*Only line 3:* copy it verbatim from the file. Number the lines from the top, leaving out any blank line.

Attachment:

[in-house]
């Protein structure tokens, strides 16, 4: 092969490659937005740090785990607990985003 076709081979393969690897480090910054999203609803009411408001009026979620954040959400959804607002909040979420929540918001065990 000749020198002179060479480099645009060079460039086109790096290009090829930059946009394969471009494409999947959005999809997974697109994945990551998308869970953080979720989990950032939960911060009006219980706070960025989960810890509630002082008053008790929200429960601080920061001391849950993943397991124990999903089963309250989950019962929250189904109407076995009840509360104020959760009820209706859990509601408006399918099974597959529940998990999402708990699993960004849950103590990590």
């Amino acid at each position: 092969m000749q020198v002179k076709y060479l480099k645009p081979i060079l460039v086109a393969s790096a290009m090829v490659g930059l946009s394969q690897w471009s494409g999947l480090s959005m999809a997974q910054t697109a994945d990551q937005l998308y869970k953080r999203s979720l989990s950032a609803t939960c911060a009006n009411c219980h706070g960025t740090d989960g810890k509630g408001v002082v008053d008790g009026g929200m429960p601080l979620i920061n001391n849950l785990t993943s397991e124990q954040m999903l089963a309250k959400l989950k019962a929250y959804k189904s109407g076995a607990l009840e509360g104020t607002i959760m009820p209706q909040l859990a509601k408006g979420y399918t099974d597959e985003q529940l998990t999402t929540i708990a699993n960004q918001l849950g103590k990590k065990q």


């Amino acid at each position: 092969m000749q020198v002179k076709y060479l480099k645009p081979i060079l460039v086109a393969s790096a290009m090829v490659g930059l946009s394969q690897w471009s494409g999947l480090s959005m999809a997974q910054t697109a994945d990551q937005l998308y869970k953080r999203s979720l989990s950032a609803t939960c911060a009006n009411c219980h706070g960025t740090d989960g810890k509630g408001v002082v008053d008790g009026g929200m429960p601080l979620i920061n001391n849950l785990t993943s397991e124990q954040m999903l089963a309250k959400l989950k019962a929250y959804k189904s109407g076995a607990l009840e509360g104020t607002i959760m009820p209706q909040l859990a509601k408006g979420y399918t099974d597959e985003q529940l998990t999402t929540i708990a699993n960004q918001l849950g103590k990590k065990q």